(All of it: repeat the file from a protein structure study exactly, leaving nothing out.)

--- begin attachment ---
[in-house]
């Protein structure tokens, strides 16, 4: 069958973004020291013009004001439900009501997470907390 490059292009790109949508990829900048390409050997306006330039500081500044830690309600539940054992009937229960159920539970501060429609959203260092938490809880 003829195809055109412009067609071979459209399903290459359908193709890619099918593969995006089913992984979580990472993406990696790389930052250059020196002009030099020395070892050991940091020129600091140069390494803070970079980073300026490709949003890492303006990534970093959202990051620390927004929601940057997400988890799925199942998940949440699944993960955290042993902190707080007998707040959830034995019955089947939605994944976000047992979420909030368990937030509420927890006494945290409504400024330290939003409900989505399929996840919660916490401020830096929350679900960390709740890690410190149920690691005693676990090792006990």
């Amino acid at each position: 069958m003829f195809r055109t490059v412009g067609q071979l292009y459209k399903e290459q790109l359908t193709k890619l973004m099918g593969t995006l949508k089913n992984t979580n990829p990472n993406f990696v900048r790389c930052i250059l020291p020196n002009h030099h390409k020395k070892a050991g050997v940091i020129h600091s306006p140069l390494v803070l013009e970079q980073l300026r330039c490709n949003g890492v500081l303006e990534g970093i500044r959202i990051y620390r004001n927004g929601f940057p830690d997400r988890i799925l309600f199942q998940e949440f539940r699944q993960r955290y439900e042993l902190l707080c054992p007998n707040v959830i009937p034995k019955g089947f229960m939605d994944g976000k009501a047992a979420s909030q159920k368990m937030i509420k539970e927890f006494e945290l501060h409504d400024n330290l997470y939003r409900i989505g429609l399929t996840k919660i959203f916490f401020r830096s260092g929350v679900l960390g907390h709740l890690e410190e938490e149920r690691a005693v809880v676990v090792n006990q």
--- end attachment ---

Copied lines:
[in-house]
């Protein structure tokens, strides 16, 4: 069958973004020291013009004001439900009501997470907390 490059292009790109949508990829900048390409050997306006330039500081500044830690309600539940054992009937229960159920539970501060429609959203260092938490809880 003829195809055109412009067609071979459209399903290459359908193709890619099918593969995006089913992984979580990472993406990696790389930052250059020196002009030099020395070892050991940091020129600091140069390494803070970079980073300026490709949003890492303006990534970093959202990051620390927004929601940057997400988890799925199942998940949440699944993960955290042993902190707080007998707040959830034995019955089947939605994944976000047992979420909030368990937030509420927890006494945290409504400024330290939003409900989505399929996840919660916490401020830096929350679900960390709740890690410190149920690691005693676990090792006990």
């Amino acid at each position: 069958m003829f195809r055109t490059v412009g067609q071979l292009y459209k399903e290459q790109l359908t193709k890619l973004m099918g593969t995006l949508k089913n992984t979580n990829p990472n993406f990696v900048r790389c930052i250059l020291p020196n002009h030099h390409k020395k070892a050991g050997v940091i020129h600091s306006p140069l390494v803070l013009e970079q980073l300026r330039c490709n949003g890492v500081l303006e990534g970093i500044r959202i990051y620390r004001n927004g929601f940057p830690d997400r988890i799925l309600f199942q998940e949440f539940r699944q993960r955290y439900e042993l902190l707080c054992p007998n707040v959830i009937p034995k019955g089947f229960m939605d994944g976000k009501a047992a979420s909030q159920k368990m937030i509420k539970e927890f006494e945290l501060h409504d400024n330290l997470y939003r409900i989505g429609l399929t996840k919660i959203f916490f401020r830096s260092g929350v679900l960390g907390h709740l890690e410190e938490e149920r690691a005693v809880v676990v090792n006990q």